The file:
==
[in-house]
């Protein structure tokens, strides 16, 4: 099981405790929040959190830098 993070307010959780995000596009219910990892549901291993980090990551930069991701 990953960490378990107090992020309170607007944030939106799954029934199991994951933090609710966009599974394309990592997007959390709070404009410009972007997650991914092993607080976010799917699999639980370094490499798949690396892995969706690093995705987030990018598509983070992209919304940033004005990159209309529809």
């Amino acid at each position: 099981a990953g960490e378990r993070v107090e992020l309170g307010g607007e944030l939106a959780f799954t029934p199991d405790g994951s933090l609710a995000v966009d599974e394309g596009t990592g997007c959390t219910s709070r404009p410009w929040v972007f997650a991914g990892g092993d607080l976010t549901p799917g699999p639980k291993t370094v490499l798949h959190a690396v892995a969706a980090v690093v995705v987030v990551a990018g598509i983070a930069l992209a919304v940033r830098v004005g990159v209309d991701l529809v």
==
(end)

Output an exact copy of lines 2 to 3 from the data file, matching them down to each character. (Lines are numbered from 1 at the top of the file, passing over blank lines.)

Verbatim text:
């Protein structure tokens, strides 16, 4: 099981405790929040959190830098 993070307010959780995000596009219910990892549901291993980090990551930069991701 990953960490378990107090992020309170607007944030939106799954029934199991994951933090609710966009599974394309990592997007959390709070404009410009972007997650991914092993607080976010799917699999639980370094490499798949690396892995969706690093995705987030990018598509983070992209919304940033004005990159209309529809």
């Amino acid at each position: 099981a990953g960490e378990r993070v107090e992020l309170g307010g607007e944030l939106a959780f799954t029934p199991d405790g994951s933090l609710a995000v966009d599974e394309g596009t990592g997007c959390t219910s709070r404009p410009w929040v972007f997650a991914g990892g092993d607080l976010t549901p799917g699999p639980k291993t370094v490499l798949h959190a690396v892995a969706a980090v690093v995705v987030v990551a990018g598509i983070a930069l992209a919304v940033r830098v004005g990159v209309d991701l529809v």